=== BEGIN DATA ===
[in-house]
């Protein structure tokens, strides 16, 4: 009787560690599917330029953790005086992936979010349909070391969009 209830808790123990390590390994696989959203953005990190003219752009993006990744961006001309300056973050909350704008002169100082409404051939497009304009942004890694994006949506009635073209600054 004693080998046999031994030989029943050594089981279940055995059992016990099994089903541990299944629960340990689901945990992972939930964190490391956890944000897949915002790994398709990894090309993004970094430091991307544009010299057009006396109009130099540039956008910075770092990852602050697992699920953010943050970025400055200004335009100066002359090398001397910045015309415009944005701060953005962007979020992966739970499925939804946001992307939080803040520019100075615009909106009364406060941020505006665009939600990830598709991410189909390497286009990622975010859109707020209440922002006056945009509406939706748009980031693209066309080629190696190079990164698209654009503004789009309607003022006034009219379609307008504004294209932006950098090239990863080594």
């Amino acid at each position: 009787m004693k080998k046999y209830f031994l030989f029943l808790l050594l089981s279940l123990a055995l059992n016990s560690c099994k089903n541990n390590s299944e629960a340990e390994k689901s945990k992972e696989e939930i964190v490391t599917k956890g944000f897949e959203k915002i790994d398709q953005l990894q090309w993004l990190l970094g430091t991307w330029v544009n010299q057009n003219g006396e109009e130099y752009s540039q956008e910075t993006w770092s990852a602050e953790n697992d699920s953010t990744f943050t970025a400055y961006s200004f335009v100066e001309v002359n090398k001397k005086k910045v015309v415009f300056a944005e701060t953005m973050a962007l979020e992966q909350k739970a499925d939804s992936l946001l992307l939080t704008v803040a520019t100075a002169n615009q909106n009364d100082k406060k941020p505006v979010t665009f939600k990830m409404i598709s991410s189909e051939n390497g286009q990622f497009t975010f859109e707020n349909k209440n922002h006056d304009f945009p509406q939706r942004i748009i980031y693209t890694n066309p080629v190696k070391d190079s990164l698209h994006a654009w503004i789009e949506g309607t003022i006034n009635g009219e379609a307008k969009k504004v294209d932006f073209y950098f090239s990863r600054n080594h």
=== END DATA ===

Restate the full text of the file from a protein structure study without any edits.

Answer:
[in-house]
């Protein structure tokens, strides 16, 4: 009787560690599917330029953790005086992936979010349909070391969009 209830808790123990390590390994696989959203953005990190003219752009993006990744961006001309300056973050909350704008002169100082409404051939497009304009942004890694994006949506009635073209600054 004693080998046999031994030989029943050594089981279940055995059992016990099994089903541990299944629960340990689901945990992972939930964190490391956890944000897949915002790994398709990894090309993004970094430091991307544009010299057009006396109009130099540039956008910075770092990852602050697992699920953010943050970025400055200004335009100066002359090398001397910045015309415009944005701060953005962007979020992966739970499925939804946001992307939080803040520019100075615009909106009364406060941020505006665009939600990830598709991410189909390497286009990622975010859109707020209440922002006056945009509406939706748009980031693209066309080629190696190079990164698209654009503004789009309607003022006034009219379609307008504004294209932006950098090239990863080594």
């Amino acid at each position: 009787m004693k080998k046999y209830f031994l030989f029943l808790l050594l089981s279940l123990a055995l059992n016990s560690c099994k089903n541990n390590s299944e629960a340990e390994k689901s945990k992972e696989e939930i964190v490391t599917k956890g944000f897949e959203k915002i790994d398709q953005l990894q090309w993004l990190l970094g430091t991307w330029v544009n010299q057009n003219g006396e109009e130099y752009s540039q956008e910075t993006w770092s990852a602050e953790n697992d699920s953010t990744f943050t970025a400055y961006s200004f335009v100066e001309v002359n090398k001397k005086k910045v015309v415009f300056a944005e701060t953005m973050a962007l979020e992966q909350k739970a499925d939804s992936l946001l992307l939080t704008v803040a520019t100075a002169n615009q909106n009364d100082k406060k941020p505006v979010t665009f939600k990830m409404i598709s991410s189909e051939n390497g286009q990622f497009t975010f859109e707020n349909k209440n922002h006056d304009f945009p509406q939706r942004i748009i980031y693209t890694n066309p080629v190696k070391d190079s990164l698209h994006a654009w503004i789009e949506g309607t003022i006034n009635g009219e379609a307008k969009k504004v294209d932006f073209y950098f090239s990863r600054n080594h």